And as a final note, if I hear one more time that we have filled the position with one half of a teaching couple I swear I shall pour my cup of cold Starbucks coffee directly over the recruiter’s head! What is it about teaching couples, especially those without children, in the 30-40 age bracket, that can get a bar room full of recruiters rushing for the exits in a desperate stampede to interview them, often in the day or two preceding the fair, or outside the fair altogether. Whatever happened to the notion of equality of opportunity or fairness or diversity – values that most recruiters are keen to write into their school mission statements but pay scant attention to in their hiring practices? How many single parents, or older teachers, or teachers of color, or gay teachers, go to these fairs? Very few indeed because they, at least, know they are wasting their time attending.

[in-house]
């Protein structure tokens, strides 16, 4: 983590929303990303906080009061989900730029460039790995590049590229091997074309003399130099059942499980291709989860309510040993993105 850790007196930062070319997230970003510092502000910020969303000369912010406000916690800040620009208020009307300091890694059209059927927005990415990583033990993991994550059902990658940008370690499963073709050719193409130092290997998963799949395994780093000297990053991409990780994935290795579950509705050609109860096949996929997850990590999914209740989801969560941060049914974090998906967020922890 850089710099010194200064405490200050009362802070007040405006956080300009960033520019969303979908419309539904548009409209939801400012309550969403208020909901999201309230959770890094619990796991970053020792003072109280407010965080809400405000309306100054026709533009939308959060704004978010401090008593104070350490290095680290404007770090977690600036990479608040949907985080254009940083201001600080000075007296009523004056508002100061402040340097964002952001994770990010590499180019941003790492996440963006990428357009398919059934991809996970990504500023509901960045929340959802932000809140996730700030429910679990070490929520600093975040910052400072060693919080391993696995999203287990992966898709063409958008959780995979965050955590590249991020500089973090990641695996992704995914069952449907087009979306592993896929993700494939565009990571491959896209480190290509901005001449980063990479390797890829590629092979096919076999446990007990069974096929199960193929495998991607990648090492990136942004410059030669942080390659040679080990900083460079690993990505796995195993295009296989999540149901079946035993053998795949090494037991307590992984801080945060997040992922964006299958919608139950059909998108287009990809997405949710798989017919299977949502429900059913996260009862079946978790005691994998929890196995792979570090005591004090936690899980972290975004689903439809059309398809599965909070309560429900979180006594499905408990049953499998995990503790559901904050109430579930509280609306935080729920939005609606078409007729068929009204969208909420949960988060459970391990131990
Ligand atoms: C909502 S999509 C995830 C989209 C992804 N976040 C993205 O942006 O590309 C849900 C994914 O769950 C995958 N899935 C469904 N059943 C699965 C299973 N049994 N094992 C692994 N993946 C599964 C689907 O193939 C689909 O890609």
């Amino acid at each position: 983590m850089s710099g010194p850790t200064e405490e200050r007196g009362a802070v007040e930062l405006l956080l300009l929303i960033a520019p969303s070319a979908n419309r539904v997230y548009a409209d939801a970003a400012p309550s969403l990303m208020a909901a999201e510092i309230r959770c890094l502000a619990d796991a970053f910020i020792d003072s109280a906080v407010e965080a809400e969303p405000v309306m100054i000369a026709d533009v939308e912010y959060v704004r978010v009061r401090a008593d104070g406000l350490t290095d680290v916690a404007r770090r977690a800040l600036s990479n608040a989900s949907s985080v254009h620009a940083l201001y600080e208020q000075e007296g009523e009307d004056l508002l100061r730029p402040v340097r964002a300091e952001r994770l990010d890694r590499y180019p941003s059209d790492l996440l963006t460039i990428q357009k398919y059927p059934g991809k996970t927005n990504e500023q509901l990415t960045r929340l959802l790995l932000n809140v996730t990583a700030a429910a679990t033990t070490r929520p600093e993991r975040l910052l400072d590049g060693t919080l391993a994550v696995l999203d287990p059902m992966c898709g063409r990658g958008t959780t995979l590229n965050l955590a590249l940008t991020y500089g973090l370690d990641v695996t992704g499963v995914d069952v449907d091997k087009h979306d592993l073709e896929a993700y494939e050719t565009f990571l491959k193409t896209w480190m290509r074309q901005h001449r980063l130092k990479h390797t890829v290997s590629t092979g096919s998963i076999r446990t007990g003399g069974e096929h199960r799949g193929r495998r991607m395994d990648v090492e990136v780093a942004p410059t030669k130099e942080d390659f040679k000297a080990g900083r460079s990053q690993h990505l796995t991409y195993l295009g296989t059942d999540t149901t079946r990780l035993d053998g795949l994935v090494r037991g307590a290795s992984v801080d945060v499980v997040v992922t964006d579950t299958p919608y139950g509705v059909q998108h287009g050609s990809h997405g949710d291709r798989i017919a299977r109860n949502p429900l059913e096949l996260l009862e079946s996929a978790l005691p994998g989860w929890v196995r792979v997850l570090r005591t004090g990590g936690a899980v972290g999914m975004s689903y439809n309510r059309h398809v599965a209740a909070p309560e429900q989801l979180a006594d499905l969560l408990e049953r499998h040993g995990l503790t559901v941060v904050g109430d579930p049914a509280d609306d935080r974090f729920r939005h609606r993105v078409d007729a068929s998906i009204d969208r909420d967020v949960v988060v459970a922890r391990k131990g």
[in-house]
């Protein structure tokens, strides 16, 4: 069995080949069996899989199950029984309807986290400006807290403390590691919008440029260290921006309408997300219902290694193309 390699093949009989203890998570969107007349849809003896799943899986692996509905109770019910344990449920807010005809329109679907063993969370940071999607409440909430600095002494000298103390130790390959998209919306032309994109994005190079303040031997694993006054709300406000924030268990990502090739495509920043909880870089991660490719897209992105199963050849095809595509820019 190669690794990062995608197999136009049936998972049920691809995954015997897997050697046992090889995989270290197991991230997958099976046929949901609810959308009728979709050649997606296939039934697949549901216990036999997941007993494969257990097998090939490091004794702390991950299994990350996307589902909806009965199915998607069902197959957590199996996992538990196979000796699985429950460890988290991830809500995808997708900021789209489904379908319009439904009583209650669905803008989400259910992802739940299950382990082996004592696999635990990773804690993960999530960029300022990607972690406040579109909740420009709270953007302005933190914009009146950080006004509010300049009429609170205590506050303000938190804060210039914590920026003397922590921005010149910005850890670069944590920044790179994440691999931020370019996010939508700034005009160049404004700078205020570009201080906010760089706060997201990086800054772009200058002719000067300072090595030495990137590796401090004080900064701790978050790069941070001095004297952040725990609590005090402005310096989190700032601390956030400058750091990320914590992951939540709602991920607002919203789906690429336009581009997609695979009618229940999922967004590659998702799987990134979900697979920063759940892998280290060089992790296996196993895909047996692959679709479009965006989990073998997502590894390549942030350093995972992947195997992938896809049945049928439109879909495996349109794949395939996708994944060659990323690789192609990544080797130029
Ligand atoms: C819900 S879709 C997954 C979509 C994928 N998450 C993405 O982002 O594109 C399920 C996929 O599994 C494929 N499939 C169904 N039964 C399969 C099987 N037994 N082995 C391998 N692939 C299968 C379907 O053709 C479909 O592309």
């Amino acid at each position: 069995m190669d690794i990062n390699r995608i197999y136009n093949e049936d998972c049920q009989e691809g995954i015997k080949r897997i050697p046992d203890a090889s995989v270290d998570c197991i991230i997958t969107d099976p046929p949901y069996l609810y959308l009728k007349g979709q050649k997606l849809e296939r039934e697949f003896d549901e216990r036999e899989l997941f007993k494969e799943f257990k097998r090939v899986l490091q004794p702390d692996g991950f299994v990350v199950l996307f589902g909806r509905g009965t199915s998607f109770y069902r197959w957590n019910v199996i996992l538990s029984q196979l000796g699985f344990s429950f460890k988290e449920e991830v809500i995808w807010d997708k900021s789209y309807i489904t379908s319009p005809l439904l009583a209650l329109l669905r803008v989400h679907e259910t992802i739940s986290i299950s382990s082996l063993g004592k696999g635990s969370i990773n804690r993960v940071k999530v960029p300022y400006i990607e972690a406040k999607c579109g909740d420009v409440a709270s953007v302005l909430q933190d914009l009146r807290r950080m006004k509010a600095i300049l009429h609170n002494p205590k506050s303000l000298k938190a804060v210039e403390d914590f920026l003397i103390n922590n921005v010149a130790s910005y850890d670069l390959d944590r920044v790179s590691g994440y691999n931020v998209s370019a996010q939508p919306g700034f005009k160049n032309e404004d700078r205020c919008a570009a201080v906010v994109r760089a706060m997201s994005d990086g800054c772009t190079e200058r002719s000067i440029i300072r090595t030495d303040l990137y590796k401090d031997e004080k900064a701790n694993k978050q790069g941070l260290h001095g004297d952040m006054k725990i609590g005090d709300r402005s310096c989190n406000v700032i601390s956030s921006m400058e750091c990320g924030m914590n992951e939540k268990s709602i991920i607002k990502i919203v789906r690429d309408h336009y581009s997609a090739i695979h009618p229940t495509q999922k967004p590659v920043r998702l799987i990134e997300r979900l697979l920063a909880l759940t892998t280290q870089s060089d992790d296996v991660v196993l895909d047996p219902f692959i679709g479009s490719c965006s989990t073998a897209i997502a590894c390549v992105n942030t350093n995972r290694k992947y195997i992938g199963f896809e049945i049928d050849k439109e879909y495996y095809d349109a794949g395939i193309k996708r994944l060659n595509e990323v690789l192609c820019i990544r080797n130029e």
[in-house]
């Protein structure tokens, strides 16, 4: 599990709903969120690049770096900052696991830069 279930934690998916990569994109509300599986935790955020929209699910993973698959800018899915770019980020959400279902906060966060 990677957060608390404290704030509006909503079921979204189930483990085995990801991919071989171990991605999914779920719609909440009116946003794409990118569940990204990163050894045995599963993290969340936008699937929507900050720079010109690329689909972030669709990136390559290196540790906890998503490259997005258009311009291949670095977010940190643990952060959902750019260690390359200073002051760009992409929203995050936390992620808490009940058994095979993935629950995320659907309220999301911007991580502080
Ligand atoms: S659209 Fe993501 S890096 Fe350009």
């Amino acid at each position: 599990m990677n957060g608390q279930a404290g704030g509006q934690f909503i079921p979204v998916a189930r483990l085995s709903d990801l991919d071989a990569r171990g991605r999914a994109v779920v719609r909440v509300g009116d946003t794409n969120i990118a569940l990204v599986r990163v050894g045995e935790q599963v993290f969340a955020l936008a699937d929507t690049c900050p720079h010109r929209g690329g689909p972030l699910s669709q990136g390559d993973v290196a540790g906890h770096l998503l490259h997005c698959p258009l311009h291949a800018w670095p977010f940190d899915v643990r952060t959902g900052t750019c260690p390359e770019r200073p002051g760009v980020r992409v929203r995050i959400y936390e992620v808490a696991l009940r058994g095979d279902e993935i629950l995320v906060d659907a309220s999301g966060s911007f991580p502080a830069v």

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    • Anonymous says:

      I have been to many of these fairs and could not agree more with the writer’s statements. It’s all about money, free trips and deception. Only go to these fairs if they can be multipurpose – holiday, see family, etc.

      Like

    • char says:

      Yes, I had much the same experience. Huge expenses and upaid leave, along with filled positions and unable to secure positions for which I was more than qualified for….left me feeling quite disillusioned with the whole process.

      Like

  6. zanyplum says:

    1) Recruiting Agency: Search
    2) Event Location: Bangkok
    3) Event Date: January 2014
    4) Number of previous fairs attended: 2